As an analogy, say you take a new job and your new boss is the hardest worker and best advocate you even met. You don't mind being under him/her, since they set the bar high and you can learn job skills that will be good anywhere you go. But say one day, the boss starts to become lazy and irresponsible, and is no longer leading by a good example. There will be unrest in the ranks, since there is nothing more to learn, and staying too long in this dysfunctional environment, can start to damage your professional quality. This unrest can then cause the boss becoming more of a prick; stick but no carrot.

    America has learned from history. It is transforming America away from liberal moral dumb down, back to great again. When leaders become corrupt you need to drain the swamp before the empire falls apart and the barbarians take over.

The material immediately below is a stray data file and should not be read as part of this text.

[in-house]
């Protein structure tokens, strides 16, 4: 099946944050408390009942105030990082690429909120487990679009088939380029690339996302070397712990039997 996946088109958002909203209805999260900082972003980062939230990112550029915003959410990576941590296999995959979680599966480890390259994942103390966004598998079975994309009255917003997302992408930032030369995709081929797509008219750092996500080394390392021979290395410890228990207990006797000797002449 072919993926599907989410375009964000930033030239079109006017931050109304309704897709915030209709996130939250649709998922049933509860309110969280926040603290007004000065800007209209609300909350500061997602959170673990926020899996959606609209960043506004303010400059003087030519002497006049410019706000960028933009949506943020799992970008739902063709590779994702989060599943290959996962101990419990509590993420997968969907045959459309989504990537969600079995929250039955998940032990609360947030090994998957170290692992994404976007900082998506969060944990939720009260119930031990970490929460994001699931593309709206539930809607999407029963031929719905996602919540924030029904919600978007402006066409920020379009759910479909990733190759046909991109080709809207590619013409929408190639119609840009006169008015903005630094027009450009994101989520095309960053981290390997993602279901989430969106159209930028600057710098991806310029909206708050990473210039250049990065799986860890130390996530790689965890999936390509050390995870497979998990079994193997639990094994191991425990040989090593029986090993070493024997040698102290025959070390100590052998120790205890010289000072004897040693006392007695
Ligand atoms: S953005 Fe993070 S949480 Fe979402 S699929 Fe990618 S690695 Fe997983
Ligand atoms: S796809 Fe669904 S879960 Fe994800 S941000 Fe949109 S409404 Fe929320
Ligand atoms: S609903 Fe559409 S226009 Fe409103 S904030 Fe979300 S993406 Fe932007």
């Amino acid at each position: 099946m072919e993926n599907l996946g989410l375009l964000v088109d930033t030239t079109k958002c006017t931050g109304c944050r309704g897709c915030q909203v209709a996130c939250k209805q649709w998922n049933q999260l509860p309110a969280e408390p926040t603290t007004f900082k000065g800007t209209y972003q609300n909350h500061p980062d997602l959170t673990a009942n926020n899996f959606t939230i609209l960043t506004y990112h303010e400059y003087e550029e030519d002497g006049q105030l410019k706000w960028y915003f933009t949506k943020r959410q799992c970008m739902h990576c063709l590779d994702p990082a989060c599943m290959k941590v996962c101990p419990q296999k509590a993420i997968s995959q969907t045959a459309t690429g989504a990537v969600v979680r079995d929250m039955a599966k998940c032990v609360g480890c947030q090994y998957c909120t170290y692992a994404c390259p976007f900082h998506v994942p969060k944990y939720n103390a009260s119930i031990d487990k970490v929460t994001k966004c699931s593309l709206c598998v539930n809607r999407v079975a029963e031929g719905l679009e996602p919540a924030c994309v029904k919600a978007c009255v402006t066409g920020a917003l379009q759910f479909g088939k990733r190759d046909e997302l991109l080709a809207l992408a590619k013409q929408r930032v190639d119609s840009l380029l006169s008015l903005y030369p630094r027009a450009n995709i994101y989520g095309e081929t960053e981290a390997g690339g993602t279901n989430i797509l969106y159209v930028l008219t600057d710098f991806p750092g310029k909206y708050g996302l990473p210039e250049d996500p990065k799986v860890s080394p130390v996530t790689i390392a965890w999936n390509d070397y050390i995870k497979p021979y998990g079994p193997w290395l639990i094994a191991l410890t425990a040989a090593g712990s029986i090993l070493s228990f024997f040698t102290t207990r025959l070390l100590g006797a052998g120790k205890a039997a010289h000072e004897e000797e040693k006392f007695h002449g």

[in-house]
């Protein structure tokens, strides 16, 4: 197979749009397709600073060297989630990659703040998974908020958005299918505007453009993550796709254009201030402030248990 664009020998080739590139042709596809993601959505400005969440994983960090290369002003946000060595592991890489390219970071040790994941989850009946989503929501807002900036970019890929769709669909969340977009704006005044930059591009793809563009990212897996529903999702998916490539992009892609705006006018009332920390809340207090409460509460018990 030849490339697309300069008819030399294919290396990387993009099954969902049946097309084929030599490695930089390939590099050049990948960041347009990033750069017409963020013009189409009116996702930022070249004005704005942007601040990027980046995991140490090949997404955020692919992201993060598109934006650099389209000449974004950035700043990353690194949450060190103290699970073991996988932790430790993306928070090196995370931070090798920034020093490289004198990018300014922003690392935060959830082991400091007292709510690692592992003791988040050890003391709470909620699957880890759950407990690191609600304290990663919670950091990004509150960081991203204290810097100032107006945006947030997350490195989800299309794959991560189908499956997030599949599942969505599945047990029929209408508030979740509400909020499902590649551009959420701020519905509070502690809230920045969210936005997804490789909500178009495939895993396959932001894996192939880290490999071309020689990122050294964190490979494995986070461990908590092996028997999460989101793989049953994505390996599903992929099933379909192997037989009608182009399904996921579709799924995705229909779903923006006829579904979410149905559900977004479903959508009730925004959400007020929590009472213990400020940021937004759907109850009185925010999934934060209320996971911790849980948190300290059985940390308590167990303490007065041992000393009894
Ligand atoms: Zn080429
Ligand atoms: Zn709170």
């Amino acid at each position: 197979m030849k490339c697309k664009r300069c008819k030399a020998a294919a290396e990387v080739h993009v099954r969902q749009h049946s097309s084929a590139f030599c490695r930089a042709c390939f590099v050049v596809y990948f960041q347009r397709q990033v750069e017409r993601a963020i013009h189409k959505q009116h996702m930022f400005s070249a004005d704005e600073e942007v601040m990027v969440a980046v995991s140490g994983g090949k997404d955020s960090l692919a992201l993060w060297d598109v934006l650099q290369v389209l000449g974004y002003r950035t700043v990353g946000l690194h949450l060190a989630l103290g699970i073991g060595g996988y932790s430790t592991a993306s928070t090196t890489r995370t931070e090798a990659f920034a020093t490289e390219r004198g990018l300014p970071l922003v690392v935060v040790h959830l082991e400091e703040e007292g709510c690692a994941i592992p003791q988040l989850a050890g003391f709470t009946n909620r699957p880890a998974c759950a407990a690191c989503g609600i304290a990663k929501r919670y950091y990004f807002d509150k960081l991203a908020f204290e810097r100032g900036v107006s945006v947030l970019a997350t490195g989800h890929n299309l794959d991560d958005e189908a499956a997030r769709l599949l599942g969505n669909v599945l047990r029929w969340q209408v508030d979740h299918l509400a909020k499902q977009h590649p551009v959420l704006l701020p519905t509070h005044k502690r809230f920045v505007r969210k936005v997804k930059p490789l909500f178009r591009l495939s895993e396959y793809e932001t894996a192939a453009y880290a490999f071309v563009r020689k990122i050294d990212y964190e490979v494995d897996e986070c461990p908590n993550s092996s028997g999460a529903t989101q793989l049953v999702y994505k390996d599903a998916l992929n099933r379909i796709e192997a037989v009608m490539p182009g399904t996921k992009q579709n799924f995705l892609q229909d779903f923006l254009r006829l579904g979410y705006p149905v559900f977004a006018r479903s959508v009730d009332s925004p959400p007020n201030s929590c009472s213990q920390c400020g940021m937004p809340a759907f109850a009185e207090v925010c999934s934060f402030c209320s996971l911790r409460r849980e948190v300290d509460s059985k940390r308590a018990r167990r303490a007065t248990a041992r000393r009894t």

9. Xelasnave.1947 Valued Senior Member

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    Rome went downhill after they became Christian.
    Alex
     
  10. wellwisher

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    Rome was already in decline, which is why this change became possible and necessary. A few centuries earlier Christianity had no rights. If all had been going well in the empire, there would have been no need for the religion of slaves.

    The Christian soldiers were the best armies Rome had at the time. The barbarians were in unrest and Rome needed to make a social change. As a reward for their courage and valor, Christianity was given the status of the official religion of Rome. Rome and Christianity merged making the old Rome softer and Christianity tougher and more pagan. This became a bridge, that would eventually make the revolting barbarian states of the old empire, the divine kingdoms of the Holy Roman Empire.
     
  11. Xelasnave.1947 Valued Senior Member

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    I recall reading that lead poisoning played a part.
    Alex